The Communities Secretary, Sajid Javid, has praised the work of the Abraham Fund in Israel and in a sombre speech to an audience of the charity’s UK fundraisers, pledged to do more to integrate communities in Britain in order to avoid future tragedies and terrorist outrages.

Speaking to more than 100 people at the Reform Club in central London, Mr Javid paid “heartfelt thanks” to the men and women of the emergency services who had dealt with the attacks in Manchester, London, the Grenfell Tower fire — and the imam who had saved the life of the attacker at Finsbury Park Mosque.

He said Britain had seen “a neighbourhood refusing to be divided, a city refusing to be cowed” at Finsbury Park. “The worst of Britain attacked Finsbury Park. The best of Britain responded”.

The Secretary of State said there had been the same spirit “in the response to the attacks in Westminster, London Bridge and Manchester”, and during Ramadan when synagogues hosted Iftars for their Muslim neighbours.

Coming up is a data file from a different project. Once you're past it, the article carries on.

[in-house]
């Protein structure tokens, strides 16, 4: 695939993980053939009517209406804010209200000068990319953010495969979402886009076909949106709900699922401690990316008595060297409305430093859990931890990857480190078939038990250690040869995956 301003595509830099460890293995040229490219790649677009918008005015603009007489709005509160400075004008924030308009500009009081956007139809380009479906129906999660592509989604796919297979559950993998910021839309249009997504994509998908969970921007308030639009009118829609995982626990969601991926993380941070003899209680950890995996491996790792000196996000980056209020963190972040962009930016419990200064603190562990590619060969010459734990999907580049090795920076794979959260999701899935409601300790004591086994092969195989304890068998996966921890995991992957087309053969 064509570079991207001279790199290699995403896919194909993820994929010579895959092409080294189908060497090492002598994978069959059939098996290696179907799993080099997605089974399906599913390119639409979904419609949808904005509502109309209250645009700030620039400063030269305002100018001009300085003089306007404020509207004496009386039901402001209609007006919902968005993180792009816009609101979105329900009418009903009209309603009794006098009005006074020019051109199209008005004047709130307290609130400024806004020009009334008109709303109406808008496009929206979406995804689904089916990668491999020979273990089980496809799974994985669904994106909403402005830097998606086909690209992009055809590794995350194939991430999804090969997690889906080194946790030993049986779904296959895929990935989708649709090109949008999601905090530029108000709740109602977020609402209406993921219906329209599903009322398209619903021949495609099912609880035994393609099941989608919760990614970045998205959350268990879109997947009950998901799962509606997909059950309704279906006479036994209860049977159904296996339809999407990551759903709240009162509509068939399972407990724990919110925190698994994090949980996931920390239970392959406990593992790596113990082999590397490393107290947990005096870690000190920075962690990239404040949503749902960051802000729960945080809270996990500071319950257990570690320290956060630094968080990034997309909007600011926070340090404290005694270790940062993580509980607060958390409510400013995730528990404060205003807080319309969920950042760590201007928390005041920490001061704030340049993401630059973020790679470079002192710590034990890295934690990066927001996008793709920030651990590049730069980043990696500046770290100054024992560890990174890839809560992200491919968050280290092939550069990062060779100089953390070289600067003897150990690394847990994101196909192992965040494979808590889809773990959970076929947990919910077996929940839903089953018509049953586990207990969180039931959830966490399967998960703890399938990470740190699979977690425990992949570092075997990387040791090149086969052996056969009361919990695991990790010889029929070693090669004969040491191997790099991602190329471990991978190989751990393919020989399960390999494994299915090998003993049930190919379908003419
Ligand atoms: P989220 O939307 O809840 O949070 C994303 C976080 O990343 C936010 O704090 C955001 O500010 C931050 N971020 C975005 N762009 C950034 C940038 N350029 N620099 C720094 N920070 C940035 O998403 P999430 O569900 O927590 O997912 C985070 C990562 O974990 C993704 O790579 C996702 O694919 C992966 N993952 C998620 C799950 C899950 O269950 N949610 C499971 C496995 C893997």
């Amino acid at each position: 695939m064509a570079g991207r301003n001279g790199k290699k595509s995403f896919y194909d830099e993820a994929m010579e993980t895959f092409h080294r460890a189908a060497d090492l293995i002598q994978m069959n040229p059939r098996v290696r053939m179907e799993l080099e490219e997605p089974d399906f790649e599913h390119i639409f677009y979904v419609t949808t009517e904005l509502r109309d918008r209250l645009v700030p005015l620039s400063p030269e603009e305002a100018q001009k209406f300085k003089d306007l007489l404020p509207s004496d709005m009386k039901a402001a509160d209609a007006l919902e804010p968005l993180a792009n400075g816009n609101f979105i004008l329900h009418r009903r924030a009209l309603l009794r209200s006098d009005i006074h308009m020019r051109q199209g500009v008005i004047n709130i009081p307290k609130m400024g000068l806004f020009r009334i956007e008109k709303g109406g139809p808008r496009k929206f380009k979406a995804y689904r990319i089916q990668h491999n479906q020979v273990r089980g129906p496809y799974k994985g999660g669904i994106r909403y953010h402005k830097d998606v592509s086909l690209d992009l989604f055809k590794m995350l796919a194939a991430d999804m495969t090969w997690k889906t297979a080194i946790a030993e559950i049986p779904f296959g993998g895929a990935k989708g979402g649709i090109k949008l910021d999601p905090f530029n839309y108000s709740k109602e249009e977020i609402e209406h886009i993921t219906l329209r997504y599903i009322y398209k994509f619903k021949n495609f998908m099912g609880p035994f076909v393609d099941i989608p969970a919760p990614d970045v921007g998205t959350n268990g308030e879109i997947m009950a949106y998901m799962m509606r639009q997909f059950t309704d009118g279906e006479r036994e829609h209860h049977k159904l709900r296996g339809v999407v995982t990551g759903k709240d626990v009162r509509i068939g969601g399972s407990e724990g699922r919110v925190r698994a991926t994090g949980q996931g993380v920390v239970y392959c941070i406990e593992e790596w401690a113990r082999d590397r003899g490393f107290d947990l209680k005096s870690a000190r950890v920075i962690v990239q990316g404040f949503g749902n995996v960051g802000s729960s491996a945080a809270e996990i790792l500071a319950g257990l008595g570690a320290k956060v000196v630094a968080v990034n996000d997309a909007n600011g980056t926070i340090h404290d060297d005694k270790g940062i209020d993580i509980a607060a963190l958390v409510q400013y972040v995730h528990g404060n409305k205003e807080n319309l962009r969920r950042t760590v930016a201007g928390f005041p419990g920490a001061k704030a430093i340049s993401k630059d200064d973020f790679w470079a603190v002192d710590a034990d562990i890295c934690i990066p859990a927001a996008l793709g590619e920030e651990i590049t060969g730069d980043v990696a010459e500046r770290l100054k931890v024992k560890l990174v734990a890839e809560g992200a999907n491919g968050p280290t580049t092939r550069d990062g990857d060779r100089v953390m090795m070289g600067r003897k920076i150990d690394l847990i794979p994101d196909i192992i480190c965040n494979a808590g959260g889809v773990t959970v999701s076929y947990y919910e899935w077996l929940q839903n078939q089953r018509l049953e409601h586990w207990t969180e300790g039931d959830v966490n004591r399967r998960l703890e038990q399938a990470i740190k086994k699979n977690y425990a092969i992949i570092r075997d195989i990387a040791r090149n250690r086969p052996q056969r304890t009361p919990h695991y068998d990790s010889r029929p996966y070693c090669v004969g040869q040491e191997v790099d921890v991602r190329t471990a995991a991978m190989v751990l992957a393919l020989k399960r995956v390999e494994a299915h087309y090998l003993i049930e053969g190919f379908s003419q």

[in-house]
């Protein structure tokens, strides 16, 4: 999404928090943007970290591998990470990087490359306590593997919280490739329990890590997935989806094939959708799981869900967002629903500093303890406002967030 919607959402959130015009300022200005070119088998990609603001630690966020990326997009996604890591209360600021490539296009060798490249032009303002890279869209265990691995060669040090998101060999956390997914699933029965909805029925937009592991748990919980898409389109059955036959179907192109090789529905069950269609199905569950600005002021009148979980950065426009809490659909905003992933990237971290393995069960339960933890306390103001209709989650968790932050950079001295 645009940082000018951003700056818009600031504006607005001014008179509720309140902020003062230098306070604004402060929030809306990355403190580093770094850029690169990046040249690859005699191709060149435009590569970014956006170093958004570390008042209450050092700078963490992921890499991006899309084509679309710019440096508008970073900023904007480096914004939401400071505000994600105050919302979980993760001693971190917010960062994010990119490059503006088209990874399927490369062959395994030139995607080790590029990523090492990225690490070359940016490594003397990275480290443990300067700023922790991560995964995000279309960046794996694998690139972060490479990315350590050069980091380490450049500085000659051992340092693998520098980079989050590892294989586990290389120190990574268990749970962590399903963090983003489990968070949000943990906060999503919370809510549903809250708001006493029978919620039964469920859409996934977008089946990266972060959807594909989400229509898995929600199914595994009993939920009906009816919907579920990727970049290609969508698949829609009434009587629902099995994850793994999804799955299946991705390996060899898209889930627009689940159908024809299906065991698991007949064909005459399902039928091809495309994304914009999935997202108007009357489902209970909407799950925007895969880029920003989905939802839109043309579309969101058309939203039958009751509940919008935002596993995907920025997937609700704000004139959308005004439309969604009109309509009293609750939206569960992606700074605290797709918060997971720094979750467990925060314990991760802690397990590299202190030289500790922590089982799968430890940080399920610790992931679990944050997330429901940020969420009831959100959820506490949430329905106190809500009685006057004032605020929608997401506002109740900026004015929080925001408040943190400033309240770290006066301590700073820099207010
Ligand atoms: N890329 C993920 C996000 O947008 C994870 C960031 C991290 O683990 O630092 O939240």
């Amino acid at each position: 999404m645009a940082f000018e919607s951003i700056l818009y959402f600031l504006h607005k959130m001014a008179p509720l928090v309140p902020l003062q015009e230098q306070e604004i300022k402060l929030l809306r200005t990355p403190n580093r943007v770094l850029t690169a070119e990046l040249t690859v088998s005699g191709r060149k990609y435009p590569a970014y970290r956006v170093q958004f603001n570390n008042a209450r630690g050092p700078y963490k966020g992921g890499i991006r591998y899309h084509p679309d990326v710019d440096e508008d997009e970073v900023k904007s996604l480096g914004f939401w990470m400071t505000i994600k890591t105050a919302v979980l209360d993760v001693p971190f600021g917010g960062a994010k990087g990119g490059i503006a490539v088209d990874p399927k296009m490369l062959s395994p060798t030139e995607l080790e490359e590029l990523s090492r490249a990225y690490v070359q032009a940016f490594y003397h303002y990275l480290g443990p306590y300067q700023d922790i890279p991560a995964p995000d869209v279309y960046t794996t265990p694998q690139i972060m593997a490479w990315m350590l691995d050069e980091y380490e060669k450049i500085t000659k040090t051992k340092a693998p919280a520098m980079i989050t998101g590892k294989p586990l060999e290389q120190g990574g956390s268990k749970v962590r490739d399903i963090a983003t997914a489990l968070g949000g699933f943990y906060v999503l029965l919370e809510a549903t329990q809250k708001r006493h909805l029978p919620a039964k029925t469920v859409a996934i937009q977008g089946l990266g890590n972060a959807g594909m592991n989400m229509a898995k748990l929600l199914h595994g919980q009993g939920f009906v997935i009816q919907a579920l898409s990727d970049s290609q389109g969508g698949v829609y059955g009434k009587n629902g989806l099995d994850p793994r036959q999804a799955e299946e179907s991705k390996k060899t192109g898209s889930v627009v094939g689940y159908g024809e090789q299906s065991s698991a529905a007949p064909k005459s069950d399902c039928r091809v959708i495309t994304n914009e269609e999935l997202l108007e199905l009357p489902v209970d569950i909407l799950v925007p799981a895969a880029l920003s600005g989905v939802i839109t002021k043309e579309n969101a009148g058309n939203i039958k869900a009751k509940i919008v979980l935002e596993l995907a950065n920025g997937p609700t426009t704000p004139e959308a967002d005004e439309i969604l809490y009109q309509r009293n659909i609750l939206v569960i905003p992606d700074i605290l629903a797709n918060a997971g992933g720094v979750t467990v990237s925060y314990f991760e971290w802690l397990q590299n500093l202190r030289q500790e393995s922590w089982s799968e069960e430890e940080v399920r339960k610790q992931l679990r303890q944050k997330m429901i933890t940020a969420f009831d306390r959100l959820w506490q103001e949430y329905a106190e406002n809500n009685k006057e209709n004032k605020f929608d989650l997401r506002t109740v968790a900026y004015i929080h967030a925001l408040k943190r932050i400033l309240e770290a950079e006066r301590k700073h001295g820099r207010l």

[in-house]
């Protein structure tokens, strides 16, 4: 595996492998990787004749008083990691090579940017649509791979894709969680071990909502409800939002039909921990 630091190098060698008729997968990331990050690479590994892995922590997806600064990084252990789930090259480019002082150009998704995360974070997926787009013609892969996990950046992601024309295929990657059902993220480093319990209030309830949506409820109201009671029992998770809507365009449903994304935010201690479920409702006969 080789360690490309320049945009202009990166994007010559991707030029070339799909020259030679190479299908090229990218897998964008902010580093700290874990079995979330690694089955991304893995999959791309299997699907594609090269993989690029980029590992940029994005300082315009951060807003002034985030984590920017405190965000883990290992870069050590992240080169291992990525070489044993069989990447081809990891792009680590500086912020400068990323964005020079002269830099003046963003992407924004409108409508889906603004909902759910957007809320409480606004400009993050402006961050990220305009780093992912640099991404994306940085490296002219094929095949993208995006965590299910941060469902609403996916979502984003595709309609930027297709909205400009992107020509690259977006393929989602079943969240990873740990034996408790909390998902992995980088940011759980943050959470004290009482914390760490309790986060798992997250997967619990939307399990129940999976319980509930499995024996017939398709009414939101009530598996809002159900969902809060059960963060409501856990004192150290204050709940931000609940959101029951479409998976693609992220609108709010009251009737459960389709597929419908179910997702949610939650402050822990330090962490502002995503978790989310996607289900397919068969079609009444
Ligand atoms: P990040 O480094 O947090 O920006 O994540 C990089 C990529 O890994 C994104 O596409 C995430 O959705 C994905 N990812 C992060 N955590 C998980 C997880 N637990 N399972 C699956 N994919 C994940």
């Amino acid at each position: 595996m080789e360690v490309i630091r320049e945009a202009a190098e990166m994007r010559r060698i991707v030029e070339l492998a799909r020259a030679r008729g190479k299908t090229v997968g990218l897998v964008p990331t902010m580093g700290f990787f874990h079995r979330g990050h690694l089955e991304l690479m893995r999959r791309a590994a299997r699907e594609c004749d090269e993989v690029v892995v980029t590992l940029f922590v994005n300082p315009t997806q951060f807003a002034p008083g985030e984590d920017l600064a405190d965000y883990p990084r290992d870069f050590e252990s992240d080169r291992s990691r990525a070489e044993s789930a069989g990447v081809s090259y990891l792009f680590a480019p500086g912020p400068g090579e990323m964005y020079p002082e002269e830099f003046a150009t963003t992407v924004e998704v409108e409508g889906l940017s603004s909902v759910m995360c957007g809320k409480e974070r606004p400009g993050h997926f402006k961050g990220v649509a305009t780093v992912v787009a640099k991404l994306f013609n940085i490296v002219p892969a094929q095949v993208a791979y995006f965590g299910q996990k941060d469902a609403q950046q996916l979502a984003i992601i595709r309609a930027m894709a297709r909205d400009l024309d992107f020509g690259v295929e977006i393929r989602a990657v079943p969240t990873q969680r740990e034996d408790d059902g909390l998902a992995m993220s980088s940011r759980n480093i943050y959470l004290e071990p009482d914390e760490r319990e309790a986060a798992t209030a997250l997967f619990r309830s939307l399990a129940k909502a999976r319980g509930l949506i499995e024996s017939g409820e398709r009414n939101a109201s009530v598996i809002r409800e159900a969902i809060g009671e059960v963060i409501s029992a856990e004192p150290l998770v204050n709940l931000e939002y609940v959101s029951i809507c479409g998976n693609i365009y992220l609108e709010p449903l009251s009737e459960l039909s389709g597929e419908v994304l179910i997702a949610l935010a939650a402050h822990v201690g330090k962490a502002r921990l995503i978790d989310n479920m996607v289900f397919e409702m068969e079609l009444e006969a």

Mr Javid added: “We see it every day in countless small acts of kindness across the diverse, strong communities that make up so much of Britain. It’s all a reminder that Britain is one of the world’s most successful multicultural societies”.

He told his audience that where there was no integration, British society needed to “choose to be the agents of change, to say “no, this isn’t good enough. We can take positive steps, real action to break down barriers and build up stronger communities”.

He said that the integration strategy which the government would publish later in the year drew inspiration from what the Abraham Fund was doing in Israel.

“For nearly 30 years, you’ve shown the world that even in the most difficult of circumstances, the most fractured of societies it is possible to bring together people who would otherwise be strangers. You’re not just saying “why can’t we all just get along”, you’re out there making a real difference on the ground”.

Mr Javid expressed particular admiration for the Abraham Fund’s work in “promoting the value of academia as a shared space, a joint platform for a Jewish-Arab society, at at a time when some British student groups are calling for boycotts and the silencing of voices they disagree with”.

The co-chairs of the Abraham Fund in Israel, Orni Petruschka and Basha’er Fayum-Jayussi, gave an overview of the work of the charity and its many programmes which affect and improve the lives of Jews and Arabs alike.